1) Vincent Baker, in his blog Anyway

Quote from: Vincent's blog
what's necessary is escalation...What isn't necessary is that it's escalation upward in scale. Escalation can be inward, outward, upward, whatever.

2) Ben Lehman, commenting on Vincent's blog bit above in his (unimaginatively named) blog, This is My Blog

Quote from: Ben's blog
I want to play a game which escalates inward -- you begin the game outwardly focused (which is to say travelling and moving and saving the world) and your stakes gradually become more and more personal, until eventually the only questions are purely psychological / mystical in nature.

3) My comment on Ben's blog on Ben's comment on Vincent's comment on Vincent's blog

Quote from: me, crossposting
Amen to Ben (as usual). I'd love apocalypse girl to do this.

Obviously the mechanics don't yet support this very well. But given that this is Capes derivative, I think that the mechanics make good narration a good strategy and reward players for pushing each others' buttons by creating moral dilemmas that are also tactical dilemmas. (In GNS-speak, I'd suggest this is "gamist-supported narrativism"; it took me a year to decide that was what Capes is). I'll give some examples for a player whose role is The World -- since, like the Moons in Polaris from which it derives, this is, I think, the least obvious role to narrate.

So I'm playing the World. Let's say my Core Engine has a Meaning of "I'm late, I'm late!" -- my take on The World is a White Rabbit, Alice in Wonderland flurry of frantic but empty activity. Now I spend a die off that Core to build a new Engine. Mechanically, it starts out with a piddly little Power 1, Loyalty 1; that's invariable (until I write more flexible rules...). But I can write whatever Meaning I want to, and that's not merely a narrative decision, that's a tactical decision:

- I write on the Engine's card, "This is a fast car." Okay. That's mildly interesting. Characters need to get around, they get cut off in traffic, and Americans get all fetishistic about automobiles. But the other players will probably think about this Engine in terms of the dice it gives me and how easily they can take them away.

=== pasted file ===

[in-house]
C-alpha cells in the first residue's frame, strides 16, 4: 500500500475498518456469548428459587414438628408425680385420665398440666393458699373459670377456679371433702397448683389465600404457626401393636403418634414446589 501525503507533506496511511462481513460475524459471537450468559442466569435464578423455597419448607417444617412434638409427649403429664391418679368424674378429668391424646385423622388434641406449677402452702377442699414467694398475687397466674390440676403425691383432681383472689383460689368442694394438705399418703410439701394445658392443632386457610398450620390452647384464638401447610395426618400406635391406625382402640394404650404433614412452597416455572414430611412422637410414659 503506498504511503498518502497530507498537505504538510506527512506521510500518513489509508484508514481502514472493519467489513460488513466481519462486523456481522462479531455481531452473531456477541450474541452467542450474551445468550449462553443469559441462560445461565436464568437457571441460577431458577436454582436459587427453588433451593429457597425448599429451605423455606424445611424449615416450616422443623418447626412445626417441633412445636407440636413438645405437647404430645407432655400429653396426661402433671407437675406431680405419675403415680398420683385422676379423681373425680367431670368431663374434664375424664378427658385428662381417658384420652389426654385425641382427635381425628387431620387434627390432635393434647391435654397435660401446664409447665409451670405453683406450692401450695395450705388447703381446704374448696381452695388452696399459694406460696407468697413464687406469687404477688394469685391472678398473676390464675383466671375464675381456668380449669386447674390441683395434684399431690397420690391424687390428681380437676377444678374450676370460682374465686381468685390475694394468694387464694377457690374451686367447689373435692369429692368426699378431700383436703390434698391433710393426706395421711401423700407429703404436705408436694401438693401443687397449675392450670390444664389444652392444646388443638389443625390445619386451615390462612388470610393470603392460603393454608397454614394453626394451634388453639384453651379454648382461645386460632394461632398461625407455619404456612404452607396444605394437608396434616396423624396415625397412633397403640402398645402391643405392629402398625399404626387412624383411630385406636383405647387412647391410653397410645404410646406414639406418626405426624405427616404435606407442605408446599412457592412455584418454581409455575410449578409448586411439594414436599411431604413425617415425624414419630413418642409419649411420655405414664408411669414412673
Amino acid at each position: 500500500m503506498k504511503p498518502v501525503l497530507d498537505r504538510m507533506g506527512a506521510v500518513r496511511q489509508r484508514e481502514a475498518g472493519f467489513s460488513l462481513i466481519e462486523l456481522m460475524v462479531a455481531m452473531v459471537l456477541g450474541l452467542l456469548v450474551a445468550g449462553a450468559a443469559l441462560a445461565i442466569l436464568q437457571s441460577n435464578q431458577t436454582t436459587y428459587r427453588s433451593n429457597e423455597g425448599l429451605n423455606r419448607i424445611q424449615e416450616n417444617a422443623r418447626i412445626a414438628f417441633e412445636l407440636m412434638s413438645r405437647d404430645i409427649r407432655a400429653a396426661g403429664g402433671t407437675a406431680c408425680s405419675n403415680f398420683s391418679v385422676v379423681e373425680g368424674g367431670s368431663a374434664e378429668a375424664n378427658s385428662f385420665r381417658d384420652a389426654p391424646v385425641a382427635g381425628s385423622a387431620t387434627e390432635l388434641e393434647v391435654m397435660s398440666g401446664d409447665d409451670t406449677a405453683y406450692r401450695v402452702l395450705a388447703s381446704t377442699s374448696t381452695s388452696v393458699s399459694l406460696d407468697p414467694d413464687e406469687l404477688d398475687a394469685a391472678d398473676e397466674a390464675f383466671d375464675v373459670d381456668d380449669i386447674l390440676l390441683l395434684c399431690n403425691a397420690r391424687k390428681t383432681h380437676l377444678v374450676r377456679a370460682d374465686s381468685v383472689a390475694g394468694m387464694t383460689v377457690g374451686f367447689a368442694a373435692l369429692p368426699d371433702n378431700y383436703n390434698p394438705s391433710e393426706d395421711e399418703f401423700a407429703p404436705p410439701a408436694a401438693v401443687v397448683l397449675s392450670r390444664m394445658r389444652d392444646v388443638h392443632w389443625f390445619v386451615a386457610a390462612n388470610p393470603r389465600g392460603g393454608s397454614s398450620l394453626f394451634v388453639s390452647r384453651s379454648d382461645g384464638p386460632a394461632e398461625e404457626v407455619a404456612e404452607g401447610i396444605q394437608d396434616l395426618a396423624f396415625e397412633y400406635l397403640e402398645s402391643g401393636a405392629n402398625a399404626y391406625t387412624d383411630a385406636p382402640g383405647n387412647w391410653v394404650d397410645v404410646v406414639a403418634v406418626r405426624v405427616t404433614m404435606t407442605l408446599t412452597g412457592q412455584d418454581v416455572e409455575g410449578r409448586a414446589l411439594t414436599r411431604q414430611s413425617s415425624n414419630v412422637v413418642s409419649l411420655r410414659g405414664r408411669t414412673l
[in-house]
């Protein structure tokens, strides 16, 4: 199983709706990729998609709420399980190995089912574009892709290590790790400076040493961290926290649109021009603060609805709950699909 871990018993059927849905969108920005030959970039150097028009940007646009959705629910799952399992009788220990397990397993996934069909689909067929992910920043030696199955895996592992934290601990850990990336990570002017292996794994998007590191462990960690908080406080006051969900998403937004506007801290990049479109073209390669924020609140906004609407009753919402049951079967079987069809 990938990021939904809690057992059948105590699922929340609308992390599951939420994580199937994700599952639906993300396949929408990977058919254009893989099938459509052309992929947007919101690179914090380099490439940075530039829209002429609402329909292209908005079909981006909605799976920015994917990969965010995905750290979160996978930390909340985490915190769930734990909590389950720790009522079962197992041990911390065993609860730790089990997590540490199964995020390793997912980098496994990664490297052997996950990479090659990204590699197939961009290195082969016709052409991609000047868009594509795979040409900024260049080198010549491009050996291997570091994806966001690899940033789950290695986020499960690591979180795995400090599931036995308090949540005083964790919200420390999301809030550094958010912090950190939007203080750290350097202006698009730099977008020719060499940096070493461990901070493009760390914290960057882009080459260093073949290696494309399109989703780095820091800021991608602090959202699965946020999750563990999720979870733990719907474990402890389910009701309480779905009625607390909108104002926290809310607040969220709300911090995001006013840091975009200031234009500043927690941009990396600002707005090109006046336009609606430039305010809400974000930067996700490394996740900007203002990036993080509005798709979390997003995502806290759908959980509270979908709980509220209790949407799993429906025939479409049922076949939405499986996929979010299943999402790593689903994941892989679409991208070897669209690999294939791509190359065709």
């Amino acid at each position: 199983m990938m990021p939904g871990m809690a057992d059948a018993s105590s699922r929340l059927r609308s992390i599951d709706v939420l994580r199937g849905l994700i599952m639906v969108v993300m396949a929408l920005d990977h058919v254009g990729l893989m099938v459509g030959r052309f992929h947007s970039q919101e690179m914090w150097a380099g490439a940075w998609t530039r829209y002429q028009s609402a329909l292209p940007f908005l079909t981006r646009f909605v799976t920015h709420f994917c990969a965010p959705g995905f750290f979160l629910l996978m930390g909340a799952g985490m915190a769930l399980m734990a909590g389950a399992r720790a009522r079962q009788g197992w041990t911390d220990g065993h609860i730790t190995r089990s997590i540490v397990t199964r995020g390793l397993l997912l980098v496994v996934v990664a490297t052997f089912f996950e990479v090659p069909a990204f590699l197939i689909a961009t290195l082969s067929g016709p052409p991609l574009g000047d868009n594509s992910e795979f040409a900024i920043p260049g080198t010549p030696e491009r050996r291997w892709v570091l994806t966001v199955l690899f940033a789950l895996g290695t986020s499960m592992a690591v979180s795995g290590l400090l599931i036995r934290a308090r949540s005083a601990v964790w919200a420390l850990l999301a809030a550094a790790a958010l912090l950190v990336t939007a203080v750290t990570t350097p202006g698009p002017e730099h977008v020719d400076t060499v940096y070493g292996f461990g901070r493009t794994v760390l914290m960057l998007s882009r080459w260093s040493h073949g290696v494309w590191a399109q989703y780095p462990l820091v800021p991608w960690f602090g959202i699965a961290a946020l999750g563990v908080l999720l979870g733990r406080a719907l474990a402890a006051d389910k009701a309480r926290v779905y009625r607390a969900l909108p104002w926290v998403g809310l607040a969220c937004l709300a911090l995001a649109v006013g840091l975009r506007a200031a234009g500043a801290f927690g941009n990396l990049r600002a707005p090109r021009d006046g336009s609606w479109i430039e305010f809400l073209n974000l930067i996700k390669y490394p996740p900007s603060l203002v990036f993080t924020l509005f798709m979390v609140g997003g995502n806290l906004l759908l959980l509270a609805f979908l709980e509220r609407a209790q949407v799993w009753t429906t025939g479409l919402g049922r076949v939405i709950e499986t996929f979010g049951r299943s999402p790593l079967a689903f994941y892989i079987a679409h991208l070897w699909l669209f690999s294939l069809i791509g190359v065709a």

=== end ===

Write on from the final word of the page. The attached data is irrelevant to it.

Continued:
- I write on the Engine's card, "My Name Is Bob." That's better. Poor Bob can always show up in a scene, always running late, getting in the way of my opponents or hurrying on some errand for me. I can make the other players chuckle at his haplessness, his small triumphs, his exhausted collapse onto the couch at the end of the day. If one of them starts spending dice to wipe him out of the game, or to capture his card for themselves, I can now pose a moral question: "You're really going to use your insidious, Satanic influence to ruin this guy's little life? What kind of penny-ante Dragon are you?" or "You're going to make this poor guy into cannon fodder in your Children's Crusade? I'm sorry, was that a God of mercy you said you served?" Now their dice mean something to them besides a way of getting more dice, and their tactics get complicated by what kind of statement they want to make in the story.

- I write on the Engine's card, "This is the Girl's Period." Then I remind everyone my Core is "I'm Late! I'm Late!" Anyone playing the Girl is going to care about the narrative options that raises, out of proportion to the dice it generates. Anyone playing the Dragon better care too, especially if the Girl really is pregnant, especially if she's also a virgin, because we all know how that worked for the Devil the last time.

Now, there need to be more mechanics -- or, rather, just as many but better-designed mechanics -- to reinforce and reward this kind of strategy. The game could use an explicit "Not Yet..." narration rule like that in Capes, where you can narrate essentially anything you want to just happened unless it would prejudge or contradict something else still being resolved by the mechanics, which in this game would mean "any Engine still in play." It might also be a good idea to create explicit rules for rewriting the Meaning of an Engine (besides "if you capture a card, rewrite it as appropriate") by, say, two words at a time whenever you accumulate enough dice to change it. Other suggestions are, of course, immensely welcome.

P.S.

apocalypse girl seems to have been written in 5 hours...

Five hours from start to finish, but I had a conference to attend in the middle. Since I did it at work, I timed myself fairly carefully to record the "negative overtime": With a 30-minute margin of error either way, it took three hours.